SF turned down a deal from Clear Channel that could’ve garnered some $40.5 million — in 10 years. With more toilets provided.
There are times when things are just so on-the-nose these days, one wonders if the writers for this show we call “Reality in America in the year 2020” have run out of ideas.
That’s how you feel when you realize that, before Vallejo residents could manage to hit the streets to protest police killing an unarmed man, their local police had already killed another unarmed man.
That’s how you feel when you peruse the San Francisco recipients of Paycheck Protection Program loans and spot that “I Will Teach You To Be Rich, Inc.” received between $350,000 and $1 million.
And that’s how you feel when you realize that the contract epitomizing San Francisco’s casual corruption, political incestuousness and overall dysfunction — with the figure of Mohammed Nuru lurking behind the scenes like a ballcap-wearing phantom of the opera — involves toilets.
We’ve written a fair bit about the city’s long-running crappy deal with JCDecaux, which has, for the past 25 years, provided San Franciscans with oft-broken self-cleaning toilets that, to an alarming degree, did not self-clean or even function as toilets — but did serve as drug dens, trysting sites, or improvised rooms for the night.
Through the years, both Public Works employees and JCDecaux workers have told us about people living in these toilets, people dying in these toilets, and even one budding entrepreneur who commandeered a JCDecaux toilet and began charging admission to anyone who desired to enter for any of the above purposes (or on the off chance they needed to use the facilities).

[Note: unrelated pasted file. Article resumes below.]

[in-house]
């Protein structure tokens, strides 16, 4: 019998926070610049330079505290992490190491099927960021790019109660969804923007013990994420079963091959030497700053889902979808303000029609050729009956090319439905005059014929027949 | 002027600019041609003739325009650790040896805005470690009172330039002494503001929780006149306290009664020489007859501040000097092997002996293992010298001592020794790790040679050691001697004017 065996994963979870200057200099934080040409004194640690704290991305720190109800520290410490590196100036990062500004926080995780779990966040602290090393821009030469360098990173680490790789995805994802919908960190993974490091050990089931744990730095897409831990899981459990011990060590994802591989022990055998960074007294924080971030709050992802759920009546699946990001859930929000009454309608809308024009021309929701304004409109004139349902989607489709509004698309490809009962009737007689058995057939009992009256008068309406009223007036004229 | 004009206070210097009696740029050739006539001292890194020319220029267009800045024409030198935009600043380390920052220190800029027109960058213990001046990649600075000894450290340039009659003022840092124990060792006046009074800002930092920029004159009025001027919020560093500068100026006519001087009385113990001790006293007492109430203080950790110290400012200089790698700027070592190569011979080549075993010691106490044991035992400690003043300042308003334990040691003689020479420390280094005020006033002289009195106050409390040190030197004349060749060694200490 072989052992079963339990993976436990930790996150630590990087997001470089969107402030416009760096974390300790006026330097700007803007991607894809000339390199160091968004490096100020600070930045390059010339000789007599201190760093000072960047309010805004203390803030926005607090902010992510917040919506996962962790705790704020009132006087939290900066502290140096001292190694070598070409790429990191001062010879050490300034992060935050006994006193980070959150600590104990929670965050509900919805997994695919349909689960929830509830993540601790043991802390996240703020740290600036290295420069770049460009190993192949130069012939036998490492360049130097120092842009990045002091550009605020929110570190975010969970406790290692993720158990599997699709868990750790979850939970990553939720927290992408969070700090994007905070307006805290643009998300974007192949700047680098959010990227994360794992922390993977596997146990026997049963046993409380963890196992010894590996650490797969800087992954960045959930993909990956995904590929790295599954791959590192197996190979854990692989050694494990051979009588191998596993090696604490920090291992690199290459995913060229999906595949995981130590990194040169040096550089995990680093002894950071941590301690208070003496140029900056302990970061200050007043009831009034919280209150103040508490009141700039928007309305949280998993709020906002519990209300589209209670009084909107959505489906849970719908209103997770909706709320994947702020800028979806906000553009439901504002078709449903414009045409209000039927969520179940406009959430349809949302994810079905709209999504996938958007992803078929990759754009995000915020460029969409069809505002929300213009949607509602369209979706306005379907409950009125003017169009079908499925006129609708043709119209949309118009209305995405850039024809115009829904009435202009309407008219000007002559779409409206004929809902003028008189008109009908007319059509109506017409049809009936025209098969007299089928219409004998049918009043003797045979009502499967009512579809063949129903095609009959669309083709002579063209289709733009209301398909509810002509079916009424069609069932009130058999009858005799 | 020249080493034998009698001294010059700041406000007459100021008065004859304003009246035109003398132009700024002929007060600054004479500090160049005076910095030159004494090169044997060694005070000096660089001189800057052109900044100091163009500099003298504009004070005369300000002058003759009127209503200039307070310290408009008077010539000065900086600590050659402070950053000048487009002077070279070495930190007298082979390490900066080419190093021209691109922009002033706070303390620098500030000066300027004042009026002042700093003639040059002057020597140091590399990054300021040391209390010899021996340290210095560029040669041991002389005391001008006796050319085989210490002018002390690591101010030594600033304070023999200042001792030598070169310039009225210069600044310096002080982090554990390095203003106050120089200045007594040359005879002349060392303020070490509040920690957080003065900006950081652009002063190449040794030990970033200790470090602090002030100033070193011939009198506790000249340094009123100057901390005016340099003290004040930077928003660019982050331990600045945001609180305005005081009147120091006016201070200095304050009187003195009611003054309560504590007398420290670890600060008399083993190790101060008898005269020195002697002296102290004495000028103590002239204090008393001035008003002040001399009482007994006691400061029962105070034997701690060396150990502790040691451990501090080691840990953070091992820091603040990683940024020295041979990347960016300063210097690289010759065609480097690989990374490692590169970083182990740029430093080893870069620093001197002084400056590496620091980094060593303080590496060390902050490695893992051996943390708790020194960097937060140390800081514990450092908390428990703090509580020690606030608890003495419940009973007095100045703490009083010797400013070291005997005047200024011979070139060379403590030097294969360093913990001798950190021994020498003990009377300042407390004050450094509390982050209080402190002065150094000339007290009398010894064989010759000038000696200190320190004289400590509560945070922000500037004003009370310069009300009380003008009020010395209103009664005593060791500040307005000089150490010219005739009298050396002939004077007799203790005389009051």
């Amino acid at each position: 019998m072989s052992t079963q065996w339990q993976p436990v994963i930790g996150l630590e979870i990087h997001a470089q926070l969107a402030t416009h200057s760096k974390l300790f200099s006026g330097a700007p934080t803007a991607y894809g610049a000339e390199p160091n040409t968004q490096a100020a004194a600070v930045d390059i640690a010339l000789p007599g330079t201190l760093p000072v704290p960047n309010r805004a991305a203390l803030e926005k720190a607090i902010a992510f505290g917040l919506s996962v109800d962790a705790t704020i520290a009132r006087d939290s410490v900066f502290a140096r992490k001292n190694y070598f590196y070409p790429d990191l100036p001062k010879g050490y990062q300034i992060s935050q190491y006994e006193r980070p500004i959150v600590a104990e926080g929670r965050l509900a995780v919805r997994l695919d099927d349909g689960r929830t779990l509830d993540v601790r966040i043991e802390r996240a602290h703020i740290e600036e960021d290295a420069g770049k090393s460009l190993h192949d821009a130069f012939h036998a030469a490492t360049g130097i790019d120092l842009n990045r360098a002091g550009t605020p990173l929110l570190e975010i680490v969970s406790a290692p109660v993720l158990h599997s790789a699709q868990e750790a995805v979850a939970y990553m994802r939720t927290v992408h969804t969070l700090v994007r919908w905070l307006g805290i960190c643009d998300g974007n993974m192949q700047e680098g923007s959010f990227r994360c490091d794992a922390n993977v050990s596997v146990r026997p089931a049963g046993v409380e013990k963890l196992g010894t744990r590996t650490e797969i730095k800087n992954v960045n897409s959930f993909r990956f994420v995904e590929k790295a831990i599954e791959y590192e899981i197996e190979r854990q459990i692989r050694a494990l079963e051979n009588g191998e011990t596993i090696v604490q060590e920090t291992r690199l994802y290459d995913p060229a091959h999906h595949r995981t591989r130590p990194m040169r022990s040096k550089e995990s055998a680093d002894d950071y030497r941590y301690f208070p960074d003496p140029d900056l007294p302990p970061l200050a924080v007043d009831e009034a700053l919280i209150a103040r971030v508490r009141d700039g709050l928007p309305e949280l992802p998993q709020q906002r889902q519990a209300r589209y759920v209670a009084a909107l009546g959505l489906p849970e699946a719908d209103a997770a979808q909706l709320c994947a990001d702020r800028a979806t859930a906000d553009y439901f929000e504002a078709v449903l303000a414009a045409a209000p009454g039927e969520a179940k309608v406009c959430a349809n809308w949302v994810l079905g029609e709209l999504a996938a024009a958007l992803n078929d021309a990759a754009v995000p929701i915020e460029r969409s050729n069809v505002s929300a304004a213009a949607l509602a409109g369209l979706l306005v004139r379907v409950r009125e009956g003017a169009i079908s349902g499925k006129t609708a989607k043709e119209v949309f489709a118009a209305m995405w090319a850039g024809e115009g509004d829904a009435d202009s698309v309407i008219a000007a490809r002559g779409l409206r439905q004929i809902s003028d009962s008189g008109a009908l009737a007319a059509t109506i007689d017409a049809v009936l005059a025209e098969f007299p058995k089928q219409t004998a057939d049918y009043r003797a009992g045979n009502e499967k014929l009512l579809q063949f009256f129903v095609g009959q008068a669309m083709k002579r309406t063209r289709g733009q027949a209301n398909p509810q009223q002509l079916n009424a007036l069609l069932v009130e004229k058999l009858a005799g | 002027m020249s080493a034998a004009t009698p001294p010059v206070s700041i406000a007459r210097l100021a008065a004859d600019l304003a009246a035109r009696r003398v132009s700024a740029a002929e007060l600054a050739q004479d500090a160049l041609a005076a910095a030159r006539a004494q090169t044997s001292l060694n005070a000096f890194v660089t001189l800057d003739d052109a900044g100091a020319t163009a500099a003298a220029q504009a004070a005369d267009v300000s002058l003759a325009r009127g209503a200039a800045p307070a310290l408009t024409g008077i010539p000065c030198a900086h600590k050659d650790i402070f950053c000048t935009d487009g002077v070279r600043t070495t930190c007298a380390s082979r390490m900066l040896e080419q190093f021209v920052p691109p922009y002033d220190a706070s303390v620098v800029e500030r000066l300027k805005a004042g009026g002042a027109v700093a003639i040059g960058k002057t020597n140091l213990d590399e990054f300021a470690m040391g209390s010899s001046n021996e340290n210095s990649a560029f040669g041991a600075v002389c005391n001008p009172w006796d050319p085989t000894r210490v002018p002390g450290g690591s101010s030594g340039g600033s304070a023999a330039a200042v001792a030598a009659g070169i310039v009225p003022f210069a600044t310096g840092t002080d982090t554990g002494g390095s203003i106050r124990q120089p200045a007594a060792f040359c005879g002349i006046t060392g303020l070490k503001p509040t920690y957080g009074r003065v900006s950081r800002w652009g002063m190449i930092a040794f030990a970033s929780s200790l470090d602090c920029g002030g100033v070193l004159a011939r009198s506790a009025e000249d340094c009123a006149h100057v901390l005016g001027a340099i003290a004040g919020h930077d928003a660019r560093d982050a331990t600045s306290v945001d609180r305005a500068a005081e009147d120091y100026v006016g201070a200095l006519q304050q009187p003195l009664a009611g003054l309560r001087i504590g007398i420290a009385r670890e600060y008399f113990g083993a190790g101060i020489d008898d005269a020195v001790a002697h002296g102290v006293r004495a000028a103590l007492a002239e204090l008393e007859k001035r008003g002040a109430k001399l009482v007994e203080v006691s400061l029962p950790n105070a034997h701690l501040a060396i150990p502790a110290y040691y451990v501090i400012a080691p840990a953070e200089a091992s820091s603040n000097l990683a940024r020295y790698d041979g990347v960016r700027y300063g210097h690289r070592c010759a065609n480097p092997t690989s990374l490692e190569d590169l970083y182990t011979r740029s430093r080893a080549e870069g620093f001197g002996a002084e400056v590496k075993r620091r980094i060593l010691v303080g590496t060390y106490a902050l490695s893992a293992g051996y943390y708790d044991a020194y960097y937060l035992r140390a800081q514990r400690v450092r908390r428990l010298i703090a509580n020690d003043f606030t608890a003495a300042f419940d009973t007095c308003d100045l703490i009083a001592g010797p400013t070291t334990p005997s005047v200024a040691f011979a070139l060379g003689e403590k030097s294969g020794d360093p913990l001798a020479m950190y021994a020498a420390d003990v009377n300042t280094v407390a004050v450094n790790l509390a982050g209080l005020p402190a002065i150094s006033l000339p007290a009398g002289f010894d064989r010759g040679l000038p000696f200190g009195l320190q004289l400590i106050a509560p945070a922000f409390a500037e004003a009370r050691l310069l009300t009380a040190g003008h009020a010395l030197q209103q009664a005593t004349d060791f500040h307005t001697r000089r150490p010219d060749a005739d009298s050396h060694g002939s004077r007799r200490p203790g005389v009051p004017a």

But self-cleaning toilets that didn’t self-clean or adequately serve as toilets is just the beginning of this epic bad deal. At its heart, this is an advertising pact — San Francisco gets the toilets in return for the advertising the private company can plaster throughout the city. But, while other megacorporations entering into similar arrangements funnel between 55 and 65 percent of their ad revenue back to San Francisco, your humble narrator revealed last year that JCDecaux has been forking over some 7 percent of its ad revenue, going back to the Frank Jordan years.
But wait — there’s more. Or, if you’re a San Francisco taxpayer — or would-be toilet-user — there’s less.
So, the city has left many millions of dollars on the table. And the city has, by and large, failed to provide working public toilets, forcing those without recourse to squat between parked cars or piss on the wall.
But city officials have fought hard to maintain this status quo.
When this contract went back out to bid in 2015, Clear Channel Outdoor offered far more money than JCDecaux. The city responded not by accepting more cash and welcoming a better deal but by canceling its Request for Proposal and rewriting the terms in such a way that only JCDecaux truly stood a chance of winning.
And, indeed, nobody else bothered to bid.
Of note, in the nearly three years between the former contract lapsing in October 2016 and a new one being ratified in July 2019, the city allowed JCDecaux to continue paying the de minimus amounts specified in the lopsided earlier deal.
All of this took place before erstwhile Public Works boss Mohammed Nuru was in January arrested by the FBI on public corruption charges following a long-running probe, and various other city politicos followed suit as the feds began tugging loose threads.
Nuru, notably, lobbied elected officials to ratify this JCDecaux contract — aggressively. It was this year flagged by the City Attorney for review. Supervisor Aaron Peskin in February submitted legislation urging it be nixed.
So, that led to a hearing this month. And, wouldn’t you know it — something happened that was rather on-the-nose.
It’s no small deal for this city to undo a ratified contract. Short of hard and fast evidence of malfeasance or wrongdoing, it’s not going to happen. The logical outcome of the July 2 hearing was for the supervisors to forward along the “recommendation” for the City Attorney and Public Works to rescind this contract — and for nothing to happen.